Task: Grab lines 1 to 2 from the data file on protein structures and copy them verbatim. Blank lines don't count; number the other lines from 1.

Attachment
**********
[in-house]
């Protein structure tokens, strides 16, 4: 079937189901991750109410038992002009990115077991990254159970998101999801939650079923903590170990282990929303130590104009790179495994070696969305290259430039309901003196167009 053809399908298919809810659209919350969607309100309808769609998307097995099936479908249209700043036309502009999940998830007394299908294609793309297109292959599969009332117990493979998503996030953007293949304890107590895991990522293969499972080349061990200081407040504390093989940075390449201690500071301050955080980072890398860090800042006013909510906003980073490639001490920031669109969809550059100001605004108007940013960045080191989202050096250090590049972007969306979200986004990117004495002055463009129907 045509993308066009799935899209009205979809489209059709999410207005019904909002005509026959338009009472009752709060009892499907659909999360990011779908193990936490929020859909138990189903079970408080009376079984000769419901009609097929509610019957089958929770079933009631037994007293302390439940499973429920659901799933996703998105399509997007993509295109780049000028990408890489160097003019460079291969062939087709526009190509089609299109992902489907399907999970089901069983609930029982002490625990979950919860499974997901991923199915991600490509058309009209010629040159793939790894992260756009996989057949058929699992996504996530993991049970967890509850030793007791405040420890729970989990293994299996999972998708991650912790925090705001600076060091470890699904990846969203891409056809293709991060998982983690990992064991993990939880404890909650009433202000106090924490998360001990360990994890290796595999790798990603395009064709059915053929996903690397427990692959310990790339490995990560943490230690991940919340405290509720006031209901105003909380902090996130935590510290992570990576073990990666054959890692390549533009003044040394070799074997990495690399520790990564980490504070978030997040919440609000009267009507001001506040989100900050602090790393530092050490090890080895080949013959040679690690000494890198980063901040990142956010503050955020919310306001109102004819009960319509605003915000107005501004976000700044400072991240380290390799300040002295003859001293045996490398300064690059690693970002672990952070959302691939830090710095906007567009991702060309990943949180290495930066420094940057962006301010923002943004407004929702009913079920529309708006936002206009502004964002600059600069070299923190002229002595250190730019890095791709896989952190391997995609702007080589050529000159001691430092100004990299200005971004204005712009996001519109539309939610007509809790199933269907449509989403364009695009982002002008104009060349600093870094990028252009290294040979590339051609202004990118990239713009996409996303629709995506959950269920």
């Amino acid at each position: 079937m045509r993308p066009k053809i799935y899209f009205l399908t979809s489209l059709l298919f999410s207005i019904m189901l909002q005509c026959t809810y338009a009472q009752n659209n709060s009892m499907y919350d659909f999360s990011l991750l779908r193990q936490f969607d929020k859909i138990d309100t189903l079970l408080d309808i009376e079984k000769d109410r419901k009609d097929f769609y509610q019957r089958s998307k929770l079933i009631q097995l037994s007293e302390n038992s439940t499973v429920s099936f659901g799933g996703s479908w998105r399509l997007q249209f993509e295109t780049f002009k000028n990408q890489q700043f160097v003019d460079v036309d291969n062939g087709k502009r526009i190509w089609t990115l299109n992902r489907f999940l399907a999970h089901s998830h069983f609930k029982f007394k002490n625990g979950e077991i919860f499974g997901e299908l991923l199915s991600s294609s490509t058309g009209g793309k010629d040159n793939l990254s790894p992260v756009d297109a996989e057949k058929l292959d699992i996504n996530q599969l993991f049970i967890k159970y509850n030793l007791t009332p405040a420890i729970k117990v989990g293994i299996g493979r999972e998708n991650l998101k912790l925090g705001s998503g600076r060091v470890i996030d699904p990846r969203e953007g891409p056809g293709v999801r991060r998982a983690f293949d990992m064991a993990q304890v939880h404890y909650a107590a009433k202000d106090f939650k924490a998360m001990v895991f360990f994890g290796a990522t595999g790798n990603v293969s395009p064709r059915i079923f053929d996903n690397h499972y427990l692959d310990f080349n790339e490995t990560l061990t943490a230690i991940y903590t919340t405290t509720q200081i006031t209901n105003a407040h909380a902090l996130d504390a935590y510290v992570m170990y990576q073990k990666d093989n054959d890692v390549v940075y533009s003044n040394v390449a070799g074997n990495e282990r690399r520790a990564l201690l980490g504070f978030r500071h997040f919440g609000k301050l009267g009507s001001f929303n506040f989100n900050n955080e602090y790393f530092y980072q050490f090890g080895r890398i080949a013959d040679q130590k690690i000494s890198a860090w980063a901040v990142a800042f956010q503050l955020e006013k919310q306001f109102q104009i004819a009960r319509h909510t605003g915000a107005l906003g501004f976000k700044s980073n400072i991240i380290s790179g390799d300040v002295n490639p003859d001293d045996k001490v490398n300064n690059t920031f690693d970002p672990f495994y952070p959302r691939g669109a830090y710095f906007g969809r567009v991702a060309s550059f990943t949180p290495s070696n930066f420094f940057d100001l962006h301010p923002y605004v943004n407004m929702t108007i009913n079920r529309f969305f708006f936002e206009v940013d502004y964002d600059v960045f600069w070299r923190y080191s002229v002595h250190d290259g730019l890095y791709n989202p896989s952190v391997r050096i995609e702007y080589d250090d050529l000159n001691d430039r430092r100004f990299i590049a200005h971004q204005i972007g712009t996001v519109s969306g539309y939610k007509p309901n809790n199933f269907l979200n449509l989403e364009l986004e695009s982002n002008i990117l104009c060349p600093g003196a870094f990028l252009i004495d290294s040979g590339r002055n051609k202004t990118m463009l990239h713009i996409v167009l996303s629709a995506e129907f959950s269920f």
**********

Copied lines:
[in-house]
């Protein structure tokens, strides 16, 4: 079937189901991750109410038992002009990115077991990254159970998101999801939650079923903590170990282990929303130590104009790179495994070696969305290259430039309901003196167009 053809399908298919809810659209919350969607309100309808769609998307097995099936479908249209700043036309502009999940998830007394299908294609793309297109292959599969009332117990493979998503996030953007293949304890107590895991990522293969499972080349061990200081407040504390093989940075390449201690500071301050955080980072890398860090800042006013909510906003980073490639001490920031669109969809550059100001605004108007940013960045080191989202050096250090590049972007969306979200986004990117004495002055463009129907 045509993308066009799935899209009205979809489209059709999410207005019904909002005509026959338009009472009752709060009892499907659909999360990011779908193990936490929020859909138990189903079970408080009376079984000769419901009609097929509610019957089958929770079933009631037994007293302390439940499973429920659901799933996703998105399509997007993509295109780049000028990408890489160097003019460079291969062939087709526009190509089609299109992902489907399907999970089901069983609930029982002490625990979950919860499974997901991923199915991600490509058309009209010629040159793939790894992260756009996989057949058929699992996504996530993991049970967890509850030793007791405040420890729970989990293994299996999972998708991650912790925090705001600076060091470890699904990846969203891409056809293709991060998982983690990992064991993990939880404890909650009433202000106090924490998360001990360990994890290796595999790798990603395009064709059915053929996903690397427990692959310990790339490995990560943490230690991940919340405290509720006031209901105003909380902090996130935590510290992570990576073990990666054959890692390549533009003044040394070799074997990495690399520790990564980490504070978030997040919440609000009267009507001001506040989100900050602090790393530092050490090890080895080949013959040679690690000494890198980063901040990142956010503050955020919310306001109102004819009960319509605003915000107005501004976000700044400072991240380290390799300040002295003859001293045996490398300064690059690693970002672990952070959302691939830090710095906007567009991702060309990943949180290495930066420094940057962006301010923002943004407004929702009913079920529309708006936002206009502004964002600059600069070299923190002229002595250190730019890095791709896989952190391997995609702007080589050529000159001691430092100004990299200005971004204005712009996001519109539309939610007509809790199933269907449509989403364009695009982002002008104009060349600093870094990028252009290294040979590339051609202004990118990239713009996409996303629709995506959950269920």